- constituting or comprising the whole; entire; whole: the total expenditure.
- of or relating to the whole of something: the total effect of a play.
- complete in extent or degree; absolute; unqualified; utter: a total failure.
- involving all aspects, elements, participants, resources, etc.; unqualified; all-out: total war.
- the total amount; sum; aggregate: a total of $200.
- the whole; an entirety: the impressive total of Mozart's achievement.
- to bring to a total; add up.
- to reach a total of; amount to.
- Slang. to wreck or demolish completely: He totaled his new car in the accident.
- to amount (often followed by to).
Origin of total
Synonyms for total
Related Words for totallingentire, outright, full, overall, unlimited, sheer, comprehensive, utter, unrestricted, unconditional, absolute, result, amount, sum, all, budget, reach, equal, yield, add
Examples from the Web for totalling
Historical Examples of totalling
The fleet in port numbered 92 vessels, totalling 9252 tons, exclusive of H.M.Ss.The City of Auckland
Loan outlay also showed an increase, totalling nearly 300,000.Our First Half-Century
Government of Queensland
The figures of this account were very large, totalling into six figures.The Story of the Foss River Ranch
"There are fifty packets of hundred-dollar bills, totalling a million dollars," Robert said.Lease to Doomsday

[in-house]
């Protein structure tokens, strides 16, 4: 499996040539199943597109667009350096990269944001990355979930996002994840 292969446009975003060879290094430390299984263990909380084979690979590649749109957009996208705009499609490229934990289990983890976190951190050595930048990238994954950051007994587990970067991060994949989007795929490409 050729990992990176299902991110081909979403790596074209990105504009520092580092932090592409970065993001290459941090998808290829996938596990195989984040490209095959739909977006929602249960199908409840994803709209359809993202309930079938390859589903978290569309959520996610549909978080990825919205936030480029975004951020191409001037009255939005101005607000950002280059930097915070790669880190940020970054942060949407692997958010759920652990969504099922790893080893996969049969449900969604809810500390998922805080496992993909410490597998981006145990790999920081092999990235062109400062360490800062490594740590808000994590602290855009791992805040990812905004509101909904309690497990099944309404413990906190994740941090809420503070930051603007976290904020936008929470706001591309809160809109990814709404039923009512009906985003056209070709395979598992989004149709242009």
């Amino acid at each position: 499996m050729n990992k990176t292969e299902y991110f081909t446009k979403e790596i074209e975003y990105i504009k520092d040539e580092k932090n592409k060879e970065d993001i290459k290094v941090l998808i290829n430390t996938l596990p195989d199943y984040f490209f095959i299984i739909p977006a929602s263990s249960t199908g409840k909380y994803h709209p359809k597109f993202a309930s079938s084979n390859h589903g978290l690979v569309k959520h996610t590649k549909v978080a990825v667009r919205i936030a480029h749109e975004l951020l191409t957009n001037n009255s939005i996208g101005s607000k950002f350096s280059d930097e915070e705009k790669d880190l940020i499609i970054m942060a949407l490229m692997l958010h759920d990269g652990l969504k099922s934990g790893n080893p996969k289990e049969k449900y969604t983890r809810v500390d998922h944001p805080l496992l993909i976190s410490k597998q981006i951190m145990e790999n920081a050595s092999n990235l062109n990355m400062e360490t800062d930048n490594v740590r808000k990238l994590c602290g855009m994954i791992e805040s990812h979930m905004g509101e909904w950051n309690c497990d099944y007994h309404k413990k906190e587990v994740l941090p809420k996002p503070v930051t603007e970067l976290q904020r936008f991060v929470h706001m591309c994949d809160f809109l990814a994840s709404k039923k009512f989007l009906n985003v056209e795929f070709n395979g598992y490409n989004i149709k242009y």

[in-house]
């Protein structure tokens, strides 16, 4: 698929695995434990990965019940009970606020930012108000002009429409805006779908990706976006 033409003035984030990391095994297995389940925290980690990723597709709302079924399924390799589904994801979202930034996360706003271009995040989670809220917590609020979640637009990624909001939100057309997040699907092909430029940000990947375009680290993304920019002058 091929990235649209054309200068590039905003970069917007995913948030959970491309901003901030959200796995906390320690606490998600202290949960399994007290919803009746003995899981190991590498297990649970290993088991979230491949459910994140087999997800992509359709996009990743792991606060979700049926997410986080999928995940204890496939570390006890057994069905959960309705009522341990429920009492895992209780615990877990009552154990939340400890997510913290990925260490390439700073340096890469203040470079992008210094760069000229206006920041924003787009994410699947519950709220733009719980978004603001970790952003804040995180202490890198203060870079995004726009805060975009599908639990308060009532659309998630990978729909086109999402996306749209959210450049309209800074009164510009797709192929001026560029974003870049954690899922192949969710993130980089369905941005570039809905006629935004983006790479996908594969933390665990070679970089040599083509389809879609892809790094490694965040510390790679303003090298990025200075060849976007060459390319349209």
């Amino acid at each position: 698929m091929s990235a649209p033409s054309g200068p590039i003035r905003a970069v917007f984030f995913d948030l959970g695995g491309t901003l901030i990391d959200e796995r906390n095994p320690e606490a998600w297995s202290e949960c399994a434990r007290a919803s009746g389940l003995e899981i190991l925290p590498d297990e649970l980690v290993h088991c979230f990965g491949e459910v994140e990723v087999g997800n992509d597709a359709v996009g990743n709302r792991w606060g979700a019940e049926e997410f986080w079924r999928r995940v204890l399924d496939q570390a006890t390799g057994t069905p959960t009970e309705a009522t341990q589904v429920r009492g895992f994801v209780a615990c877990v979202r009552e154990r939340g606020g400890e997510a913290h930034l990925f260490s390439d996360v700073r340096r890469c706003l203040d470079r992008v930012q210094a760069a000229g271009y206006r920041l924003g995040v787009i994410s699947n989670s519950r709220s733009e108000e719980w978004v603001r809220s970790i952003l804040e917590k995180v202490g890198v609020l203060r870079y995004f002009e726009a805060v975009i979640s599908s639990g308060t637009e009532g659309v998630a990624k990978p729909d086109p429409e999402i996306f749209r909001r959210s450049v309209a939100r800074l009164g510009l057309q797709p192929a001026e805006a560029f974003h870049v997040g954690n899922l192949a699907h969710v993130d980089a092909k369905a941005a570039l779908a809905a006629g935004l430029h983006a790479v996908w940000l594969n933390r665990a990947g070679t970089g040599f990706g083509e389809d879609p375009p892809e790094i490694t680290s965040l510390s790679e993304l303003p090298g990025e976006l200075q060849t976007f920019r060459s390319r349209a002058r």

We would get answer, Sunday; because all our days have been longer, totalling one day in the circuit of the globe.Time and Its Measurement
- the whole, esp regarded as the complete sum of a number of parts
- complete; absolutethe evening was a total failure; a total eclipse
- (prenominal) being or related to a totalthe total number of passengers
- (when intr, sometimes foll by to) to amountto total six pounds
- (tr) to add upto total a list of prices
- (tr) slang to kill or badly injure (someone)
- (tr) mainly US to damage (a vehicle) beyond repair
Word Origin for total
late 14c., from Old French total, from Medieval Latin totalis "entire, total" (as in summa totalis "sum total"), from Latin totus "all, whole, entire," of unknown origin. Total war is attested from 1937, in reference to a concept developed in Germany.
1550s, from total (adj.).
1716, from total (n.). Meaning "to destroy one's car" first recorded 1954. Related: Totaled; totaling.